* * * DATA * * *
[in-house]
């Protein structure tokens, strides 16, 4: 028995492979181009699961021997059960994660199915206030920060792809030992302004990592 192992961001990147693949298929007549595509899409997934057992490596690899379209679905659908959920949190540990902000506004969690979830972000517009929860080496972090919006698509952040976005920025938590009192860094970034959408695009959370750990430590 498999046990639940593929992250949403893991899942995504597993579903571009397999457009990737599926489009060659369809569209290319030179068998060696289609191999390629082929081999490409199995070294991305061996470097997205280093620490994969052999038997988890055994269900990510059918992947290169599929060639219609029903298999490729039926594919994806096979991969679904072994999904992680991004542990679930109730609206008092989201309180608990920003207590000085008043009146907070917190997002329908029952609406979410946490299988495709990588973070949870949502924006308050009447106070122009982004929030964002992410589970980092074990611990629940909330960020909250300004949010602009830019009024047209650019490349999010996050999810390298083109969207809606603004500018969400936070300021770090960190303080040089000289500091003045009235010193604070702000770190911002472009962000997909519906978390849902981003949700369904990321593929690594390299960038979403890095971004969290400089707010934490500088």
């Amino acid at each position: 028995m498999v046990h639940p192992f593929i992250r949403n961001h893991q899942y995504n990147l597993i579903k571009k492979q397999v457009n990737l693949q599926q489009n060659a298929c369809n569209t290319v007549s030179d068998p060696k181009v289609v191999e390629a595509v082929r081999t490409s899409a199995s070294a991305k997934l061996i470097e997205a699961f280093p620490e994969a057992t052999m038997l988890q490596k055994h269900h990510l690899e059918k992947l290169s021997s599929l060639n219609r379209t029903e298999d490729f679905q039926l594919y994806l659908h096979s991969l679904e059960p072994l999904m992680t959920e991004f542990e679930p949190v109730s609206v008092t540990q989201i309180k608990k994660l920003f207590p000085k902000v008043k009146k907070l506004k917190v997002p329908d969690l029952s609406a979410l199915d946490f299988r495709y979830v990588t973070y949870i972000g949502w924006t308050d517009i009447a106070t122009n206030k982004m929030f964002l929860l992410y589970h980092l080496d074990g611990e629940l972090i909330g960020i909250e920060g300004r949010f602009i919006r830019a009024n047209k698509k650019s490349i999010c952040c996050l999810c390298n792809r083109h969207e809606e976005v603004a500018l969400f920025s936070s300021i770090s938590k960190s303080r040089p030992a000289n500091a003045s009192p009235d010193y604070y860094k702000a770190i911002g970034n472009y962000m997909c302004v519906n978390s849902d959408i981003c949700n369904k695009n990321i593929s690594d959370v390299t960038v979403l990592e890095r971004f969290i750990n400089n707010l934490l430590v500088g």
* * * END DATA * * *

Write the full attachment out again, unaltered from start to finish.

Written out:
[in-house]
């Protein structure tokens, strides 16, 4: 028995492979181009699961021997059960994660199915206030920060792809030992302004990592 192992961001990147693949298929007549595509899409997934057992490596690899379209679905659908959920949190540990902000506004969690979830972000517009929860080496972090919006698509952040976005920025938590009192860094970034959408695009959370750990430590 498999046990639940593929992250949403893991899942995504597993579903571009397999457009990737599926489009060659369809569209290319030179068998060696289609191999390629082929081999490409199995070294991305061996470097997205280093620490994969052999038997988890055994269900990510059918992947290169599929060639219609029903298999490729039926594919994806096979991969679904072994999904992680991004542990679930109730609206008092989201309180608990920003207590000085008043009146907070917190997002329908029952609406979410946490299988495709990588973070949870949502924006308050009447106070122009982004929030964002992410589970980092074990611990629940909330960020909250300004949010602009830019009024047209650019490349999010996050999810390298083109969207809606603004500018969400936070300021770090960190303080040089000289500091003045009235010193604070702000770190911002472009962000997909519906978390849902981003949700369904990321593929690594390299960038979403890095971004969290400089707010934490500088």
């Amino acid at each position: 028995m498999v046990h639940p192992f593929i992250r949403n961001h893991q899942y995504n990147l597993i579903k571009k492979q397999v457009n990737l693949q599926q489009n060659a298929c369809n569209t290319v007549s030179d068998p060696k181009v289609v191999e390629a595509v082929r081999t490409s899409a199995s070294a991305k997934l061996i470097e997205a699961f280093p620490e994969a057992t052999m038997l988890q490596k055994h269900h990510l690899e059918k992947l290169s021997s599929l060639n219609r379209t029903e298999d490729f679905q039926l594919y994806l659908h096979s991969l679904e059960p072994l999904m992680t959920e991004f542990e679930p949190v109730s609206v008092t540990q989201i309180k608990k994660l920003f207590p000085k902000v008043k009146k907070l506004k917190v997002p329908d969690l029952s609406a979410l199915d946490f299988r495709y979830v990588t973070y949870i972000g949502w924006t308050d517009i009447a106070t122009n206030k982004m929030f964002l929860l992410y589970h980092l080496d074990g611990e629940l972090i909330g960020i909250e920060g300004r949010f602009i919006r830019a009024n047209k698509k650019s490349i999010c952040c996050l999810c390298n792809r083109h969207e809606e976005v603004a500018l969400f920025s936070s300021i770090s938590k960190s303080r040089p030992a000289n500091a003045s009192p009235d010193y604070y860094k702000a770190i911002g970034n472009y962000m997909c302004v519906n978390s849902d959408i981003c949700n369904k695009n990321i593929s690594d959370v390299t960038v979403l990592e890095r971004f969290i750990n400089n707010l934490l430590v500088g």